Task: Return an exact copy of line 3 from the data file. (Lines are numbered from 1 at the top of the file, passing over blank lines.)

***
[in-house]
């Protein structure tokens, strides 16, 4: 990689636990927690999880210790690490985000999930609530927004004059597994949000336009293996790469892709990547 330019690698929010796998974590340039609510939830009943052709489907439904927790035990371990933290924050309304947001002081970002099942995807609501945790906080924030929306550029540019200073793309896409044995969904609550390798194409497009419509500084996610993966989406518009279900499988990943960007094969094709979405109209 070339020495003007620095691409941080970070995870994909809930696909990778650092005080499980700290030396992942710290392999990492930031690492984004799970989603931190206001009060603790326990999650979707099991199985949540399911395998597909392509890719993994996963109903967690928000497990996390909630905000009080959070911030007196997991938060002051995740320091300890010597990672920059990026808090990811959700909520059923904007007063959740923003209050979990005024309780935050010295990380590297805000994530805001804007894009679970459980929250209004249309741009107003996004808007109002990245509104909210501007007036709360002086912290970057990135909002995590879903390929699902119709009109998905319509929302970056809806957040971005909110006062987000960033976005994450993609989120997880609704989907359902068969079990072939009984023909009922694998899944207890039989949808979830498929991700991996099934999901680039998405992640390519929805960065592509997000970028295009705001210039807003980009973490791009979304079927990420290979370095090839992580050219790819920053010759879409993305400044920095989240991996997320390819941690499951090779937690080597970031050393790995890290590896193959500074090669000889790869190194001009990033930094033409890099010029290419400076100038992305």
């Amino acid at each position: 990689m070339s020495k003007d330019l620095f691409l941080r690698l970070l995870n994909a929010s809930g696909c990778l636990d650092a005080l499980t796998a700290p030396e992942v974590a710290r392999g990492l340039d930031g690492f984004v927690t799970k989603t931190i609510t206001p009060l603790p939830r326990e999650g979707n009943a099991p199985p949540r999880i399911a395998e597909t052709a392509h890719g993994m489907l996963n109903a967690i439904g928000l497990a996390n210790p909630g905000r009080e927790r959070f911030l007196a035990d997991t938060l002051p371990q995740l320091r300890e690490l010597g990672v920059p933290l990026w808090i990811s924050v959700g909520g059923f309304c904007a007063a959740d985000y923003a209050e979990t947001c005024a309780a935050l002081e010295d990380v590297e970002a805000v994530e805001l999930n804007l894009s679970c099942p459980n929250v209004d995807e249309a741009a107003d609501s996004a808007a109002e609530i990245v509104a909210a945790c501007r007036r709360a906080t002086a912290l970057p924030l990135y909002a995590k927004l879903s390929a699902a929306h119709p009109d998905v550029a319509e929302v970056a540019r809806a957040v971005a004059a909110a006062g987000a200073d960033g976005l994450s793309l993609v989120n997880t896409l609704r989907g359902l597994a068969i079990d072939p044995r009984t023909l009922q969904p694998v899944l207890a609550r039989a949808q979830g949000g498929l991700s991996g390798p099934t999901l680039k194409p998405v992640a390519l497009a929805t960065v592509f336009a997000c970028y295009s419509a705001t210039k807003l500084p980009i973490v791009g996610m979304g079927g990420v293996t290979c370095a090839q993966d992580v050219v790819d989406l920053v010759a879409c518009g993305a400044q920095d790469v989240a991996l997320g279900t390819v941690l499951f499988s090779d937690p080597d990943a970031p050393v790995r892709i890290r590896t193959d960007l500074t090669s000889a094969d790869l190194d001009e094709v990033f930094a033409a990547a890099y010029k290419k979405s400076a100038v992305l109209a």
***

């Amino acid at each position: 990689m070339s020495k003007d330019l620095f691409l941080r690698l970070l995870n994909a929010s809930g696909c990778l636990d650092a005080l499980t796998a700290p030396e992942v974590a710290r392999g990492l340039d930031g690492f984004v927690t799970k989603t931190i609510t206001p009060l603790p939830r326990e999650g979707n009943a099991p199985p949540r999880i399911a395998e597909t052709a392509h890719g993994m489907l996963n109903a967690i439904g928000l497990a996390n210790p909630g905000r009080e927790r959070f911030l007196a035990d997991t938060l002051p371990q995740l320091r300890e690490l010597g990672v920059p933290l990026w808090i990811s924050v959700g909520g059923f309304c904007a007063a959740d985000y923003a209050e979990t947001c005024a309780a935050l002081e010295d990380v590297e970002a805000v994530e805001l999930n804007l894009s679970c099942p459980n929250v209004d995807e249309a741009a107003d609501s996004a808007a109002e609530i990245v509104a909210a945790c501007r007036r709360a906080t002086a912290l970057p924030l990135y909002a995590k927004l879903s390929a699902a929306h119709p009109d998905v550029a319509e929302v970056a540019r809806a957040v971005a004059a909110a006062g987000a200073d960033g976005l994450s793309l993609v989120n997880t896409l609704r989907g359902l597994a068969i079990d072939p044995r009984t023909l009922q969904p694998v899944l207890a609550r039989a949808q979830g949000g498929l991700s991996g390798p099934t999901l680039k194409p998405v992640a390519l497009a929805t960065v592509f336009a997000c970028y295009s419509a705001t210039k807003l500084p980009i973490v791009g996610m979304g079927g990420v293996t290979c370095a090839q993966d992580v050219v790819d989406l920053v010759a879409c518009g993305a400044q920095d790469v989240a991996l997320g279900t390819v941690l499951f499988s090779d937690p080597d990943a970031p050393v790995r892709i890290r590896t193959d960007l500074t090669s000889a094969d790869l190194d001009e094709v990033f930094a033409a990547a890099y010029k290419k979405s400076a100038v992305l109209a």